Investors are continuing to boost their portfolios with alternative investments – but BNY Mellon says they are doing so with a “false sense of security” around risk data assumptions.
In a white paper called ‘Considering the Alternatives: A Practical Look at Enterprise Risk Analysis and Alternative Investments’, the firm suggests various ways risk can be controlled more efficiently, such as using a single provider to pull together an institution’s total investment data.
This enables a more uniform approach in calculating enterprise-wide risk and exposure, whereas data across multiple platforms adds to the complexity and likelihood of errors.
The paper looks at the risks of incorporating illiquid and non-transparent investments into portfolios and the various risks that could affect an organisation, including regulatory, market, reputational and compliance.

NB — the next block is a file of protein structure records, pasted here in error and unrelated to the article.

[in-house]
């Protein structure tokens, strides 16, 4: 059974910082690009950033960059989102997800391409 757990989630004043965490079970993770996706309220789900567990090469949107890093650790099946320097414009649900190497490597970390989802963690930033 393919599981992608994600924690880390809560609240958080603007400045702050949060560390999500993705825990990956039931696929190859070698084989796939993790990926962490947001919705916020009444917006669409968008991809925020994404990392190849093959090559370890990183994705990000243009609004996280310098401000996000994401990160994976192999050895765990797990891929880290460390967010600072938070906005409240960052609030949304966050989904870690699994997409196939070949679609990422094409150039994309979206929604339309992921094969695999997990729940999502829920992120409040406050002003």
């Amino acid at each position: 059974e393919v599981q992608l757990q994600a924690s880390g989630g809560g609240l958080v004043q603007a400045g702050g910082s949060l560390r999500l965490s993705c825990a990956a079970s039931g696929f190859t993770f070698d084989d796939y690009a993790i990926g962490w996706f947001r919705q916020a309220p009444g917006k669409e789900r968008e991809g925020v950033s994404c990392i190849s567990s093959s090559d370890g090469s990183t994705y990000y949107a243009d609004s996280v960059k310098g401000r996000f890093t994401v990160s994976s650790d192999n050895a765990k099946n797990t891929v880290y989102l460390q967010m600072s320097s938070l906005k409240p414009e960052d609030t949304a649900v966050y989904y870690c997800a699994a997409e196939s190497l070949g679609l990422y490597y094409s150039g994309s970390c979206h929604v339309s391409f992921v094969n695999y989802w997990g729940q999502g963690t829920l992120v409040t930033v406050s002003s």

Frances Barney, head of consulting-Americas for global risk solutions at BNY Mellon, said that there are already some regulators who require reports on stress testing and scenario analysis, such as Solvency II for insurance companies, and Ucits for European investment funds.
“We’ve learned the most crucial component is the veracity of the underlying data, which becomes even more important and difficult to manage as more opaque assets are held in the portfolio,” she said.
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